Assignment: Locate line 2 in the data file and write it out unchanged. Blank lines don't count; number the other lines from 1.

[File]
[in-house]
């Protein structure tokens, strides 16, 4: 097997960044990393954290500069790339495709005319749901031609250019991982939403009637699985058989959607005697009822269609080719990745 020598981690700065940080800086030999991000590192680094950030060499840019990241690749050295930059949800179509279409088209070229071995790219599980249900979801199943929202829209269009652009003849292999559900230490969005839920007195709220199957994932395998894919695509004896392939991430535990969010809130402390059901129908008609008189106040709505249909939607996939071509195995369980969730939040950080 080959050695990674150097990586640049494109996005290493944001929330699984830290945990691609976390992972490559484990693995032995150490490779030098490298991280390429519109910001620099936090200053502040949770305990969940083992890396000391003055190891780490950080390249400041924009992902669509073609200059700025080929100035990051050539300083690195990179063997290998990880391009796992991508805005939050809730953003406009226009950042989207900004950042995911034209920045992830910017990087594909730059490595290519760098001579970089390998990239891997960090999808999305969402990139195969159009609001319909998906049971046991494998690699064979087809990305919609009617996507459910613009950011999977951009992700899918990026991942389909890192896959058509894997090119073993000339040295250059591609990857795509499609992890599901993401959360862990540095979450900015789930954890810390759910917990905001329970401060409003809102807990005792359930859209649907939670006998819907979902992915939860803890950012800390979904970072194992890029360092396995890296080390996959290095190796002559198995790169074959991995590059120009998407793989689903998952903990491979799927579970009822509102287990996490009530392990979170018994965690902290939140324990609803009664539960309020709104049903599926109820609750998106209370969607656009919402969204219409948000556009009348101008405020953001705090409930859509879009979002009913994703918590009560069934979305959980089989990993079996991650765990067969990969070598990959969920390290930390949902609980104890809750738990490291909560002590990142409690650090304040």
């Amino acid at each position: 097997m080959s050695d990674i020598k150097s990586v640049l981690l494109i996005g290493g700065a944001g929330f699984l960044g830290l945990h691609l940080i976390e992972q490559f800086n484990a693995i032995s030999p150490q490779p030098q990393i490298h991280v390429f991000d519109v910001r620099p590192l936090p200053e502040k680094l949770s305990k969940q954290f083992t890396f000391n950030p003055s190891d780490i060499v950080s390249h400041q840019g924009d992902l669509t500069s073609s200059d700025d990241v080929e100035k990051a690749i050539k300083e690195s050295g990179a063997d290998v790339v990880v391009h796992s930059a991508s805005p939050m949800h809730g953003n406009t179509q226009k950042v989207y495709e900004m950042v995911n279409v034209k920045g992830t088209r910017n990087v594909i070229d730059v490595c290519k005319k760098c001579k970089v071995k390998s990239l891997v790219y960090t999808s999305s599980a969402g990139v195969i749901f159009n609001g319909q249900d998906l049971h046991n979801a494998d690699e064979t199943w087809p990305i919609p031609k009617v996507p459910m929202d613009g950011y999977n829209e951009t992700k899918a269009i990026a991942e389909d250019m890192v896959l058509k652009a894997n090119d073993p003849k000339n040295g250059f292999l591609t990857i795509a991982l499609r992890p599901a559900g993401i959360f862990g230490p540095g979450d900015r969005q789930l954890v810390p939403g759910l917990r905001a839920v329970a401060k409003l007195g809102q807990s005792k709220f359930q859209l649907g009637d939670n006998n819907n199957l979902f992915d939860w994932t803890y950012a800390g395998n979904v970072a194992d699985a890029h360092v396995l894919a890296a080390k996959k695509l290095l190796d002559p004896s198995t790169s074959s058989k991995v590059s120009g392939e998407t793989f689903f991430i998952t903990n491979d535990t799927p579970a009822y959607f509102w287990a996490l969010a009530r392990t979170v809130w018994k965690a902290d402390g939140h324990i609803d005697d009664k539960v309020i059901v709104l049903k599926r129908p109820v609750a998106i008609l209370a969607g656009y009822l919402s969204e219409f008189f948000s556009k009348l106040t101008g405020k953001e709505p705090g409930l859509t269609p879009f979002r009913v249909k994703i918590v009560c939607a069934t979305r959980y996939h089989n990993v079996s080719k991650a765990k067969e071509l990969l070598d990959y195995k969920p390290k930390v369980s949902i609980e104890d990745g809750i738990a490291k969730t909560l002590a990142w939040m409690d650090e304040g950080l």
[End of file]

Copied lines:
């Protein structure tokens, strides 16, 4: 097997960044990393954290500069790339495709005319749901031609250019991982939403009637699985058989959607005697009822269609080719990745 020598981690700065940080800086030999991000590192680094950030060499840019990241690749050295930059949800179509279409088209070229071995790219599980249900979801199943929202829209269009652009003849292999559900230490969005839920007195709220199957994932395998894919695509004896392939991430535990969010809130402390059901129908008609008189106040709505249909939607996939071509195995369980969730939040950080 080959050695990674150097990586640049494109996005290493944001929330699984830290945990691609976390992972490559484990693995032995150490490779030098490298991280390429519109910001620099936090200053502040949770305990969940083992890396000391003055190891780490950080390249400041924009992902669509073609200059700025080929100035990051050539300083690195990179063997290998990880391009796992991508805005939050809730953003406009226009950042989207900004950042995911034209920045992830910017990087594909730059490595290519760098001579970089390998990239891997960090999808999305969402990139195969159009609001319909998906049971046991494998690699064979087809990305919609009617996507459910613009950011999977951009992700899918990026991942389909890192896959058509894997090119073993000339040295250059591609990857795509499609992890599901993401959360862990540095979450900015789930954890810390759910917990905001329970401060409003809102807990005792359930859209649907939670006998819907979902992915939860803890950012800390979904970072194992890029360092396995890296080390996959290095190796002559198995790169074959991995590059120009998407793989689903998952903990491979799927579970009822509102287990996490009530392990979170018994965690902290939140324990609803009664539960309020709104049903599926109820609750998106209370969607656009919402969204219409948000556009009348101008405020953001705090409930859509879009979002009913994703918590009560069934979305959980089989990993079996991650765990067969990969070598990959969920390290930390949902609980104890809750738990490291909560002590990142409690650090304040």